How to generate a full memory DUMP of a VM

Windows DUMP file provides information about the cause of the system crash. But generating a DUMP file on the ESXi system is a bit different. So, will look at the steps. We have divided the process into 2 main steps.

Step 01 – Create and download a VM snapshot

  • In the VMware environment, select the virtual machine that has issues.
  • Replicate the issue on the virtual machine.
  • Right-click the virtual machine and click Snapshots → Take snapshot.

  • Type the name, select the check box next to Snapshot the Virtual Machine’s memory and click OK.

  • Select the virtual machine and click Datastores and click the datastore name.
  • Select the virtual machine, select the .vmsn file (VMware Snapshot file), click Download and save the file locally.

Step 02 – Use the vmss2core tool to create a memory dump from the virtual machine snapshot

  • Download Vmss2core.
  • Select the check box next to I have read and agree to the Technical Preview License I also understand that Flings are experimental and should not be run on production systems. Select the file for your operating system from the drop-down menu (for example, if you want to run the tool on Windows, select vmss2core-sb-8456865.exe) and click Download.
  • Place the vmss2core tool and the VMware snapshot file into the same folder.
  • Run the vmss2core (vmss2core-sb-8456865.exe) in the command line with the following parameters.
  • Specify the guest operating system from which the snapshot was created.

Use quotes if the filename contains blank spaces.

vmss2core-sb-8456865.exe -W8 “virtual_machine_name.vmsn”

  • -W8 —Windows 8 and later or Windows Server 2012 and later.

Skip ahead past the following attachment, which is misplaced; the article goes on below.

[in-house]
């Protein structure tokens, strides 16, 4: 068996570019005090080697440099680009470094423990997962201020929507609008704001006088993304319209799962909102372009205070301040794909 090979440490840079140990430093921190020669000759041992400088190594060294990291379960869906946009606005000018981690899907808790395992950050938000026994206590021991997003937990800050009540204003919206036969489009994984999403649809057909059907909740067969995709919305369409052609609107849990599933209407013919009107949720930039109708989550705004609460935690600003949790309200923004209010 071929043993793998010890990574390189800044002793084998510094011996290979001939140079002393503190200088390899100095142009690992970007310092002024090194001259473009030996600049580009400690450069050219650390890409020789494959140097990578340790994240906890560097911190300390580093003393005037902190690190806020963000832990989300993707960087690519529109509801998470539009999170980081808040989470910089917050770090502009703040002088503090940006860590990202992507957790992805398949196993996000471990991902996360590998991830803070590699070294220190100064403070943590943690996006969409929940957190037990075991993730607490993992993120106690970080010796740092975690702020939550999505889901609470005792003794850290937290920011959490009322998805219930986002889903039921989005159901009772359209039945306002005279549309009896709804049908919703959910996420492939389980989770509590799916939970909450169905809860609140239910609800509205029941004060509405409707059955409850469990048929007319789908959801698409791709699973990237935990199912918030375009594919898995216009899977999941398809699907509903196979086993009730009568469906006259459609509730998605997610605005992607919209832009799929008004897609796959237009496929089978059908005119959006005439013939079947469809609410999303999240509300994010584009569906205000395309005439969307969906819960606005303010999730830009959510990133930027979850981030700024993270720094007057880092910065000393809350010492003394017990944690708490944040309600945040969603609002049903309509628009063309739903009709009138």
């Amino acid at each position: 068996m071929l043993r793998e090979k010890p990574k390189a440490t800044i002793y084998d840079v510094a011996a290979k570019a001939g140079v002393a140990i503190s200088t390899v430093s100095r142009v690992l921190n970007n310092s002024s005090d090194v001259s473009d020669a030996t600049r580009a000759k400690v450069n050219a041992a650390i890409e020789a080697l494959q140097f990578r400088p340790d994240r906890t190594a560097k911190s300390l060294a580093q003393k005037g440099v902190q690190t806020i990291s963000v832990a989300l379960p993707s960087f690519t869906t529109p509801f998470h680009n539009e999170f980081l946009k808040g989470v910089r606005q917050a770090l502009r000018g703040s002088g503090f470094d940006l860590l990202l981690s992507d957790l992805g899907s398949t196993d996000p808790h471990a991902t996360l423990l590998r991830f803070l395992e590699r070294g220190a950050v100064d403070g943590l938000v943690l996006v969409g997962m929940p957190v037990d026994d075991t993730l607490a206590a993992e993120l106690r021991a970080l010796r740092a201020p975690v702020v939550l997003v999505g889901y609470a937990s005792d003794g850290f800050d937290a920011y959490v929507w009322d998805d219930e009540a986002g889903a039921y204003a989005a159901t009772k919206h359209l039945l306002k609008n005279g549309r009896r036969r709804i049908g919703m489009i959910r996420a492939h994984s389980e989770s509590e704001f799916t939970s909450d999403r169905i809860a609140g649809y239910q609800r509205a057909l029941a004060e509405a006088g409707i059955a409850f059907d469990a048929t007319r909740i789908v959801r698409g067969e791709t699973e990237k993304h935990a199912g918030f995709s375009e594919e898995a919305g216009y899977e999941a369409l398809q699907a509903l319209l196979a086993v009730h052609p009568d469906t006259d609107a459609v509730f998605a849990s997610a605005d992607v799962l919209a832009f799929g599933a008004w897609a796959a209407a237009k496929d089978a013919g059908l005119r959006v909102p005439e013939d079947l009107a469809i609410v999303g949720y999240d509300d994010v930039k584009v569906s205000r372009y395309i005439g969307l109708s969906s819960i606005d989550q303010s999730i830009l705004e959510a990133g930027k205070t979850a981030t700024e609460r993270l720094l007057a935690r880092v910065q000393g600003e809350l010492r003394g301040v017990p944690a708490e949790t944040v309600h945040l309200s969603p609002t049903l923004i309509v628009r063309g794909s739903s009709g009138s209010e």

• -W —Windows 7 and older or Windows Server 2008 and older.

Finally, you may use the WinDbg tool to analyze the generated Windows DUMP file. 

Assign a static IP on Ubuntu server 20

Ubuntu 17 and later versions control the networking by a feature called “Netplan“. The configuration files are located in the /etc/netplan. Under the directory, you will find either 50-cloud-init.yaml or 00-installer-config.yaml 

Step 01: First locate the configuration file under /etc/netplan

Step 02: In my enviornment, the file is 00-installer-config.yaml. So, edit the configuration file with either nano or vim. sudo nano /etc/netplan/00-installer-config.yaml

Step 03: Update the networking configuration as appropriately. A sample configuration will look like below

network:
ethernets:
enp0s3:
dhcp4: no
addresses: [192.168.2.150/24]
gateway4: 192.168.2.1
nameservers:
addresses: [8.8.8.8, 192.168.2.1]

Step 04: Save & exit the configuration editor. And then apply the netplan configuration. sudo netplan apply

Finally, reboot the server and verify the changes by running ifconfig or ip a